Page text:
Named By: Teresa Maryańska - 1977.
Classification: Chordata, Reptilia, Dinosauria, Thyreophoroidea, Ornithischia, Ankylosauridae, Ankylosaurinae.
Species: S. chulsanensis (type).
Size: Up to 6.6 meters long.
Known locations: Mongolia, Nemegt Basin - Barun Goyot Formation.
Time period: Campanian of the Cretaceous.
Fossil representation: Skulls and post cranial remains.
over six meters long Saichania is one of the larger
ankylosaurids, although in terms of size it would probably be
eclipsed by the larger Tarchia
which is also known from the same
formation, and was actually described at the same time as Saichania.
The actual meaning of the name Saichania
(beautiful one) is based
upon the condition of the holotype fossils that were recovered in a
high state of preservation.
One feature of interest about Saichania is the hard palate in the mouth (if you touch the tip of your tongue to the roof your mouth you feel that it is hard, this is your palate). Hard palates are virtually unknown in dinosaurs as a group, but they have been documented in other ankylosaurid dinosaurs like Euoplocephalus, which suggest that as a group the ankylosaurids dinosaurs were quite well developed. This means that Saichania would be able to breathe while its mouth was full of plants; as such Saichania could afford to spend more time processing food with up and down jaw movements to allow for much more efficient digestion. Also Mongolia during the Late Cretaceous was covered by vast areas of arid landscape, the plants of which would have been tougher and requiring more digestion than the soft vegetation of wetlands.
While the hard palate would have helped in the above respect, it would have also made it easier for Saichania to breathe through the network of air passages that were present in the snout. Earlier nodosaurids (thought to be the group the ankylosaurids are descended from) like Nodosaurus had simple passages that ran straight from the nostrils to the windpipe, so it seems strange that the ankylosaurids should develop such a system, at least until you consider the environmental effects of where they lived.
Asian ankylosaurids would have lived in environments that were almost always arid, and as such dry. Breathing in dry air can dry out the lungs, causing an increased amount of moisture to be lost through respiration, and prolonged exposure can even trigger respiratory ailments as well. But having breathed in air that passed through a network of passages first, the air becomes moistened in the snout, significantly reducing the amount of moisture lost. Additionally breathing through the nose itself also greatly reduces the amount of water lost as to what would happen if breathing was through the mouth, and is why survival experts will tell you to breathe through your nose and not your mouth if you are ever stuck in the desert.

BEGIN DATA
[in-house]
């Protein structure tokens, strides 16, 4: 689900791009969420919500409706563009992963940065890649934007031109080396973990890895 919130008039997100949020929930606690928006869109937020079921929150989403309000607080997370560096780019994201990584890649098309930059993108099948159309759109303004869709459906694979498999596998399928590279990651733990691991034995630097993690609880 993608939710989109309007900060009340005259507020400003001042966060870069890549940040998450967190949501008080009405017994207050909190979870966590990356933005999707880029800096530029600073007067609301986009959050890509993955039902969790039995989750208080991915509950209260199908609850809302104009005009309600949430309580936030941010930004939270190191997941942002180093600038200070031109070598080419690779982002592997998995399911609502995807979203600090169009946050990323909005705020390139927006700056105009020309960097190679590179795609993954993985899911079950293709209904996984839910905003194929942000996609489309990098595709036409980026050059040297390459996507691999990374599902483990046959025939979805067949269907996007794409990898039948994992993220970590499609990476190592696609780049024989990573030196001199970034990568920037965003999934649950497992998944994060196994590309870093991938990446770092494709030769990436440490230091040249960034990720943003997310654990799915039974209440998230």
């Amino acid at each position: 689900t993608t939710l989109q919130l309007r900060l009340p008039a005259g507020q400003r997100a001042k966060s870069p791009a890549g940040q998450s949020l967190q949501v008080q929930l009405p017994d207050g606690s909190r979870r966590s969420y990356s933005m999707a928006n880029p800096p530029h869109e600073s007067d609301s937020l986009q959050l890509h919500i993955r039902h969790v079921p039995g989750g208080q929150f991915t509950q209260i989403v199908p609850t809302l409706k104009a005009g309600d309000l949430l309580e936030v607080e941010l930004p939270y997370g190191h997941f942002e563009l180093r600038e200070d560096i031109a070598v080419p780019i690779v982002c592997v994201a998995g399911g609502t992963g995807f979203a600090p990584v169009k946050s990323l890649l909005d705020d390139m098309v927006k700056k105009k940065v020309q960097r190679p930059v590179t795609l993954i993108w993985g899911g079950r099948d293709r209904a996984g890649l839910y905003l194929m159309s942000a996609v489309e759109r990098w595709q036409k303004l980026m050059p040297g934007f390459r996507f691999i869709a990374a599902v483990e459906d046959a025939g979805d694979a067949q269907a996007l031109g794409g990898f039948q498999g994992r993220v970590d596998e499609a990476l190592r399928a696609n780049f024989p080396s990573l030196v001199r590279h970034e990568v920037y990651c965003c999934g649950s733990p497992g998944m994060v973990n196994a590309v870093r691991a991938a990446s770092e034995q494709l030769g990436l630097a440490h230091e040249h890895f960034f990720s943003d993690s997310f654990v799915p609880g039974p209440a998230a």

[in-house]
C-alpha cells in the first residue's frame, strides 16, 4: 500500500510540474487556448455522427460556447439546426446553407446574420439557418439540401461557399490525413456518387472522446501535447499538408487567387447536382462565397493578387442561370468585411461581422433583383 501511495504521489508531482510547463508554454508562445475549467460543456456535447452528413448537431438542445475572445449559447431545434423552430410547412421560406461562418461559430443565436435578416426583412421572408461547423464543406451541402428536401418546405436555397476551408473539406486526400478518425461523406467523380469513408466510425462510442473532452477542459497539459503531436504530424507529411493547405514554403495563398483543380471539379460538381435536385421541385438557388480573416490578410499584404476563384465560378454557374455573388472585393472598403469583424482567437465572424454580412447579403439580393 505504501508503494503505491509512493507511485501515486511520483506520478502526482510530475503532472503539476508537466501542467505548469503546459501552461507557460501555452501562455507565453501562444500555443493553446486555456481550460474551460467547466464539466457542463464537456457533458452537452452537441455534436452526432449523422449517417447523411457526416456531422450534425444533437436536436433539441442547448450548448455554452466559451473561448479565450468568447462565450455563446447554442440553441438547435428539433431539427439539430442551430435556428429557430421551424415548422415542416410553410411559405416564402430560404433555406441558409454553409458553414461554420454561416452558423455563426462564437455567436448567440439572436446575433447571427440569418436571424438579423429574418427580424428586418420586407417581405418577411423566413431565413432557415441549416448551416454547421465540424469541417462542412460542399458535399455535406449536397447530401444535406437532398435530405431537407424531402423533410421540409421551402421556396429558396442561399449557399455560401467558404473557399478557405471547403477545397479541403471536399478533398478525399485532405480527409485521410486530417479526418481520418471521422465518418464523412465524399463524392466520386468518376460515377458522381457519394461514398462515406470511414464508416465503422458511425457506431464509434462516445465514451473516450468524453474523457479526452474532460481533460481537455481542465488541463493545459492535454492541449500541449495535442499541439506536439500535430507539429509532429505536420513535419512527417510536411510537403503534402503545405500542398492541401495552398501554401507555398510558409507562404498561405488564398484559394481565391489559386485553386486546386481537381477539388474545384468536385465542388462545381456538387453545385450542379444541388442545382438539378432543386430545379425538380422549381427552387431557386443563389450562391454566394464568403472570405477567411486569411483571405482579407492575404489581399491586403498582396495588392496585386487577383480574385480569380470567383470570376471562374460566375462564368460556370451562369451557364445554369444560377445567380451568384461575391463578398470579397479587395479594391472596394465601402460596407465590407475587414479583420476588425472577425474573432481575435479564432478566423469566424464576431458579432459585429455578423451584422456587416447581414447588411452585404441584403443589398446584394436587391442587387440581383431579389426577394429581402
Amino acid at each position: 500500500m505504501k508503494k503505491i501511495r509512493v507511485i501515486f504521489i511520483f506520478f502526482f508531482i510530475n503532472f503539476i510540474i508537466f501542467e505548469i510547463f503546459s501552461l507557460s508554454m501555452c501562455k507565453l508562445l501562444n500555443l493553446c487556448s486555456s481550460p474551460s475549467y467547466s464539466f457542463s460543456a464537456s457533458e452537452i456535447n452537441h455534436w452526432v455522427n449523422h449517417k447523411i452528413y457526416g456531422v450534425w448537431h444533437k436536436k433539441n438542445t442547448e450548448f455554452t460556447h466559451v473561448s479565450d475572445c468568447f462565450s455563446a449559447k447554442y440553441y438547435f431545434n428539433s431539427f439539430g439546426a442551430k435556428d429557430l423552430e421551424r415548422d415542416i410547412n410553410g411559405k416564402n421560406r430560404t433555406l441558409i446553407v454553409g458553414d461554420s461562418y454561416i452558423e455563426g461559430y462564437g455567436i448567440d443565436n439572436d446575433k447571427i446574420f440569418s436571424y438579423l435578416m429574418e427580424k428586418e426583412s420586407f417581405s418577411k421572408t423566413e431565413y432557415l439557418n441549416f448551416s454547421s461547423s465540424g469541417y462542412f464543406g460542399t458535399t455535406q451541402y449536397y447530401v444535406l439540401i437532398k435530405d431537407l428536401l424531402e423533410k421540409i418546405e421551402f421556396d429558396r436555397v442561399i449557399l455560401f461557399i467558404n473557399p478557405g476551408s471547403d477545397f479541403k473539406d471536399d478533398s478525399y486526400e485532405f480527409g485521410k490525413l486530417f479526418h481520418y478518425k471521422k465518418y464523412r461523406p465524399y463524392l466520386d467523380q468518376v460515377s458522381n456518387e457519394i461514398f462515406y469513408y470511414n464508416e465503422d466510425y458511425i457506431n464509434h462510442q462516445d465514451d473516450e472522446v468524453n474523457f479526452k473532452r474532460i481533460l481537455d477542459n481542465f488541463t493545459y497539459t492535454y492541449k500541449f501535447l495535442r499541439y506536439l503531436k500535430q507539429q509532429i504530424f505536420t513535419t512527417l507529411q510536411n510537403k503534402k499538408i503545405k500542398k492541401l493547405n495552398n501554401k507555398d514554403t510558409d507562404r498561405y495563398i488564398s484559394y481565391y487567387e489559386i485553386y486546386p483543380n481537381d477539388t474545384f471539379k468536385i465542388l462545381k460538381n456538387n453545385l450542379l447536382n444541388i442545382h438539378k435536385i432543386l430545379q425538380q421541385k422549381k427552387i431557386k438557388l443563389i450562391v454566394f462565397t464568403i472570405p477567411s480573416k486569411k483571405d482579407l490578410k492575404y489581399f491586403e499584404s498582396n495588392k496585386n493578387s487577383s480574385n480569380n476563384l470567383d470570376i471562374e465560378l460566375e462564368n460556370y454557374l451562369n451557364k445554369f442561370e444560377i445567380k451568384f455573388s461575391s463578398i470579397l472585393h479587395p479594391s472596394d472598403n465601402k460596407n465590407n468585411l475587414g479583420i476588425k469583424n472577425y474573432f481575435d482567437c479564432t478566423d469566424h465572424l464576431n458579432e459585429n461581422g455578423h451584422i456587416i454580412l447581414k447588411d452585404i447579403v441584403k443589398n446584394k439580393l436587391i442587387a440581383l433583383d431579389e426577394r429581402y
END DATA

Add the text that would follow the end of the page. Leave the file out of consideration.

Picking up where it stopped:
Altogether the features of Saichania have helped reveal how well adapted to dry environments that the ankylosaurids were. Also while North American ankylosaurids lived in a greater variety of environments, they still possessed these adaptations, perhaps to better cope with seasonal wet and dry periods. Evidence for this can actually be found associated with the nodosaurid Edmontonia, as nearby petrified tree trunks have growth rings that correspond with extended wet and dry periods.
The top of the skull of Saichania is covered in bulbous growths, a feature it shares not only with Tarchia but the North American Nodocephalosaurus as well. This hints at a common ancestry between these three ankylosaurid genera.
- Ankylosauridae (Dinosauria) from Mongolia - Palaeontologia Polonica 37:85-151 - Teresa Maryańska - 1977.
- A new method to calculate allometric length-mass relationships of dinosaurs. - Journal of Vertebrate Paleontology, 21(1): 51–60 - F. Seebacher - 2001.